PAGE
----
Every year, tens of thousands of Americans get sick from diseases that can be prevented by vaccines. Some people who become ill from vaccine preventable diseases (VPDs) are hospitalized and some even die. Immunizations are the best way to protect against these diseases. Vaccines are recommended for children, teens, and adults based on different factors like age, health conditions, lifestyle, jobs, and travel.
Why Are Immunizations Important?

  • Vaccinations can help protect people from VPDs and some of the serious complications associated with these diseases.
  • Having a higher percent of the population vaccinated against VPDs can reduce the ability of these diseases to spread (herd immunity).
  • Vaccinations are especially important in protecting those who are most vulnerable to illness, including infants and young children, the elderly, and those with chronic conditions and weakened​​ immune systems.
  • Some VPDs (like polio and diphtheria) are becoming rare in the United States largely because of vaccines. However vaccination needs to continue until these diseases are eliminated (zero cases), otherwise these diseases can make a come back.
  • VPDs are still active in other countries and can be brought into the United States from a simple plane ride.

What Diseases Can Vaccines Prevent?

  • Diphtheria
  • Haemophilus influenzae Type b (HIB)
  • Hepatitis A
  • Hepatitis B
  • Human Papillomavirus (HPV)
  • Influenza (flu)
  • Measles
  • Meningococcal Disease
  • Mumps
  • Pertussis (whopping cough)
  • Polio
  • Pneumococcal Disease (pnuemonia)
  • Rotavirus
  • Rubella (German Measles)
  • Tetanus
  • Varicella (chickenpox)

Are Vaccines Safe?

Vaccines are safe. There may be occasional side effects, such as pain, redness, or swelling at the injection site. Although extremely rare, a severe reaction may occur in people who are allergic to any component of the vaccine. Some individuals (such as pregnant women and those with compromised immune systems) are advised not to get certain vaccines. Consult with your health care provider before receiving any vaccinations.

Vaccines for Infants and Children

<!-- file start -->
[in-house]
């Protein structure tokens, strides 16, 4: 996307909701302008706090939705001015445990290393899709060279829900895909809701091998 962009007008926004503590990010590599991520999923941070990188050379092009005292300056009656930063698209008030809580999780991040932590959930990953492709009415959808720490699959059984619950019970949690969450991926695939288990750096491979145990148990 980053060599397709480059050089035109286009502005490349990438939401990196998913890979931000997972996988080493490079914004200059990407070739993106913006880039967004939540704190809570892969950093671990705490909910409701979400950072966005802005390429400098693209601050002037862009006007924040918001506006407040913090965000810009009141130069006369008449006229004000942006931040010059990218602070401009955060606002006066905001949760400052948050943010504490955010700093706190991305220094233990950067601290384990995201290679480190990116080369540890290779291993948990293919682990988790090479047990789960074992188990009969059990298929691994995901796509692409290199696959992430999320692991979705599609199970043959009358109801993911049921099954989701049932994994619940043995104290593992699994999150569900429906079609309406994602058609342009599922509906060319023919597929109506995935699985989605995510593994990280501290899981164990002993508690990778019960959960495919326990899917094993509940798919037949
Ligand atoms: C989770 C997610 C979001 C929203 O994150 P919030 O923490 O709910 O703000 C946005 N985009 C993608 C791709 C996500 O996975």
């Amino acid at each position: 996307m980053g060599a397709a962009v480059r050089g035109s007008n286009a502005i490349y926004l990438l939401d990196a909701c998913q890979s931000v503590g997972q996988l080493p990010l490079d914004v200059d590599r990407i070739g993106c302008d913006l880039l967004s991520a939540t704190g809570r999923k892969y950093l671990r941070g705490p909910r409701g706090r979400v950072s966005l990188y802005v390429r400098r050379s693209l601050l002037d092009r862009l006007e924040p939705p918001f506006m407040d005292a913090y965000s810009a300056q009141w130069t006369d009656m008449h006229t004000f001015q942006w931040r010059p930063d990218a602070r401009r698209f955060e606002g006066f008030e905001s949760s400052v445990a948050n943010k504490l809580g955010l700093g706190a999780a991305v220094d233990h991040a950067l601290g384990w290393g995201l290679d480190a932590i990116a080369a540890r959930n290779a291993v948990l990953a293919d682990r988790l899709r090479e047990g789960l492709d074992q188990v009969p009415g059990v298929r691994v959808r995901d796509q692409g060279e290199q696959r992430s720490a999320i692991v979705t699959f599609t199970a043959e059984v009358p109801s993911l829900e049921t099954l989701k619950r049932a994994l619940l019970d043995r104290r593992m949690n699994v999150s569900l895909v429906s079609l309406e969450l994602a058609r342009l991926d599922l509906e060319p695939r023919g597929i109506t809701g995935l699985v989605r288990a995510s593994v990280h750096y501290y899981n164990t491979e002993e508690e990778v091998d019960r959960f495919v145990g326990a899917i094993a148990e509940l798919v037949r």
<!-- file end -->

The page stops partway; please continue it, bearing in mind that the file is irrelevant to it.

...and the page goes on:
There are many vaccines recommended for infants and children​. Some of these vaccines are now required for school entry. Here are some guidelines for parents:

  • Find a health care provider for your child that you feel comfortable with and establish a long-lasting relationship.
  • Keep the yellow vaccination card in a safe place and take it with you every time your child sees the health care provider.
  • Ask the health care provider if your child is up-to-date on his/her vaccines at each doctor's visit.
  • Talk to your health care provider about putting immunization records in the California Immunization Registry.

Low cost immunizations are offered by the Sacramento County Immunization Assistance Program for children (18 years and younger) without insurance coverage. No child will be turned away even if parents cannot afford to pay for them. 

Vaccines for Pre-Teens, Teens, and Adults
Recommended vaccines are also available for pre-teens/teens and adults​ since they are also at risk of getting sick with VPDs, such as meningococcal disease, mumps, pertussis (whopping cough), influenza, hepatitis A, hepatitis B, and pneumonia. Consult with your health care providers before receiving any vaccinations. 

Vaccines for Pregnant Women
Certain vaccines are recommended for pregnant women, such as the influenza and pertussis (whopping cough) vaccines. However there are certain vaccines that pregnant women should not get. Consult with your health care provider before receiving any vaccinations. 

Vaccines for Travelers
Persons traveling to other countries should receive recommended vaccines depending on the type of VPDs that are most common in that country. Some vaccines require several doses so it is important to plan ahead and get vaccinated before traveling. Consult with your health care provider before receiving any vaccinations.